Changeset 58732d1 for doc


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Timestamp:
Feb 28, 2019, 2:24:42 PM (3 years ago)
Author:
Aaron Moss <a3moss@…>
Branches:
aaron-thesis, arm-eh, cleanup-dtors, jacob/cs343-translation, jenkins-sandbox, master, new-ast, new-ast-unique-expr
Children:
7db4836
Parents:
d1b1063
Message:

thesis: ch.3 second draft

File:
1 edited

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  • doc/theses/aaron_moss_PhD/phd/generic-types.tex

    rd1b1063 r58732d1  
    502502\section{Future Work}
    503503
    504 The generic types design presented here is already sufficiently expressive to implement a variety of useful library types.
     504The generic types presented here are already sufficiently expressive to implement a variety of useful library types.
    505505However, some other features based on this design could further improve \CFA{}.
    506506
    507507The most pressing addition is the ability to have non-type generic parameters.
    508 C already supports fixed-length array types, \eg{} !int[10]!; these types are essentially generic types with unsigned integer parameters, and allowing \CFA{} users the capability to build similar types is a requested feature.
    509 More exotically, the ability to have these non-type parameters depend on dynamic runtime values rather than static compile-time constants opens up interesting opportunities for type-checking problematic code patterns.
    510 For example, if a collection iterator was parameterized over the pointer to the collection it was drawn from, then a sufficiently powerful static analysis pass could ensure that that iterator was only used for that collection, eliminating one source of hard-to-find bugs.
    511 
    512 The implementation mechanisms behind this generic types design can also be used to add new features to \CFA{}.
    513 One such potential feature would be to add \emph{field assertions} to the existing function and variable assertions on polymorphic type variables.
     508C already supports fixed-length array types, \eg{} !int[10]!; these types are essentially generic types with unsigned integer parameters (\ie{} array dimension), and allowing \CFA{} users the capability to build similar types is a requested feature.
     509% More exotically, the ability to have these non-type parameters depend on dynamic runtime values rather than static compile-time constants opens up interesting opportunities for type-checking problematic code patterns.
     510% For example, if a collection iterator was parameterized over the pointer to the collection it was drawn from, then a sufficiently powerful static analysis pass could ensure that that iterator was only used for that collection, eliminating one source of hard-to-find bugs.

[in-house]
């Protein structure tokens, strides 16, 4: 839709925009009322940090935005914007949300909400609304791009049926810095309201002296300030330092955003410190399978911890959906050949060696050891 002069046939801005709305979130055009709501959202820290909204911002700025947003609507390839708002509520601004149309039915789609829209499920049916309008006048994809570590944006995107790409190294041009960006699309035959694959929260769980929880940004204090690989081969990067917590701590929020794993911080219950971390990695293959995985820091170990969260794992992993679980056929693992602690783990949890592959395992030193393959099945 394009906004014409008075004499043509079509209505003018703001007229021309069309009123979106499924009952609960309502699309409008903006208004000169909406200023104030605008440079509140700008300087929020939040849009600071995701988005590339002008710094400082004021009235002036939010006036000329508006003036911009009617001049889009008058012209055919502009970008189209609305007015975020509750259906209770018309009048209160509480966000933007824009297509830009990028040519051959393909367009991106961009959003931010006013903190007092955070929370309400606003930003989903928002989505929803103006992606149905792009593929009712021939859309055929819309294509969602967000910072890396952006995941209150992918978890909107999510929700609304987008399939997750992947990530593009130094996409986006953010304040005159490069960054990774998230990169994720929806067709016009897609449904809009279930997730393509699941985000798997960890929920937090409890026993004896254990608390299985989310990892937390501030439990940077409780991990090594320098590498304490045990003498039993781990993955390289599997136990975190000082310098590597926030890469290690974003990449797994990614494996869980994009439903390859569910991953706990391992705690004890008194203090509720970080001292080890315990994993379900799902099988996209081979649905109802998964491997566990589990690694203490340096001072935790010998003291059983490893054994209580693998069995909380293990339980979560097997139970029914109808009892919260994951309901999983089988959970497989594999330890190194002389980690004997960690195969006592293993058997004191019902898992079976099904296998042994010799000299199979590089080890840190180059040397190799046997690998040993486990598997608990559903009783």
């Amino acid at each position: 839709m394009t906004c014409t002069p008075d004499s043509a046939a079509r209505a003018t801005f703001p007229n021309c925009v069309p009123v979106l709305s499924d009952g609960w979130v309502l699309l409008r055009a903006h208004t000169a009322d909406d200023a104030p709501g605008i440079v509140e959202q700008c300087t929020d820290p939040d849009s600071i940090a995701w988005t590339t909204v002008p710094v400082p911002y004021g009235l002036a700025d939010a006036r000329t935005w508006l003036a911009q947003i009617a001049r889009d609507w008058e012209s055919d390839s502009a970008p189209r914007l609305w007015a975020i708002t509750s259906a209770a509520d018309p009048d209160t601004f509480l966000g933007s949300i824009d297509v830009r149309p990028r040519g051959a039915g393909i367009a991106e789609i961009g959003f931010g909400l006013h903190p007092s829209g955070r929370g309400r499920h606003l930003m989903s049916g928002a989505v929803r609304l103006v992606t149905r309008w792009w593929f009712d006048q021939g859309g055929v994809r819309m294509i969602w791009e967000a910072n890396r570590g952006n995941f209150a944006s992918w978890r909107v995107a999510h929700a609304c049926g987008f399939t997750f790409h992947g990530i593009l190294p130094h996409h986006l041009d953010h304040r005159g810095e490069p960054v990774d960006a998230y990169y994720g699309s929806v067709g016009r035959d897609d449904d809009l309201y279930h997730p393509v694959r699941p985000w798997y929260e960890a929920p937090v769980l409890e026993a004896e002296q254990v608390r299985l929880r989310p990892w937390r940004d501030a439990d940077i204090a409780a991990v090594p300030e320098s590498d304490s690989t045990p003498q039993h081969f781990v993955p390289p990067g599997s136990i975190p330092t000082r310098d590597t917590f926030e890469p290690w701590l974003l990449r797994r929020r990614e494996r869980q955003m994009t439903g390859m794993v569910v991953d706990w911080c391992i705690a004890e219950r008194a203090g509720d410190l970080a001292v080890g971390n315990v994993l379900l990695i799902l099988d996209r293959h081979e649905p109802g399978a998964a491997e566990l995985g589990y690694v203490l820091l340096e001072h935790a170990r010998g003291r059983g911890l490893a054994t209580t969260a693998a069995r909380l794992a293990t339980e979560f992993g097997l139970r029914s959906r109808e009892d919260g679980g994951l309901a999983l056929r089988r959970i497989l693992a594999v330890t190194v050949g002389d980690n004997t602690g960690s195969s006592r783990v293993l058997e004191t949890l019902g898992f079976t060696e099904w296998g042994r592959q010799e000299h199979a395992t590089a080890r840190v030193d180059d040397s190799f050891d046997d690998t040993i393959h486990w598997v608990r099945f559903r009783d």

511
     512The implementation mechanisms behind generic types can also be used to add new features to \CFA{}.
     513One such potential feature is \emph{field assertions}, an addition to the existing function and variable assertions on polymorphic type variables.
     514These assertions could be specified using this proposed syntax:
     515
     516\begin{cfa}
     517trait hasXY(dtype T) {
     518        int T.x;  $\C{// T has a field x of type int}$
     519        int T.y;  $\C{// T has a field y of type int}$
     520};
     521\end{cfa}
     522
    514523Implementation of these field assertions would be based on the same code that supports member access by dynamic offset calculation for dynamic generic types.
    515524Simulating field access can already be done more flexibly in \CFA{} by declaring a trait containing an accessor function to be called from polymorphic code, but these accessor functions impose some overhead both to write and call, and directly providing field access via an implicit offset parameter would be both more concise and more efficient.
    516 Of course, there are language design trade-offs to such an approach, notably that providing the two similar features of field and function assertions would impose a burden of choice on programmers writing traits, with field assertions more efficient, but function assertions more general; given this open design question we have deferred a decision on field assertions until we have more experience using \CFA{}.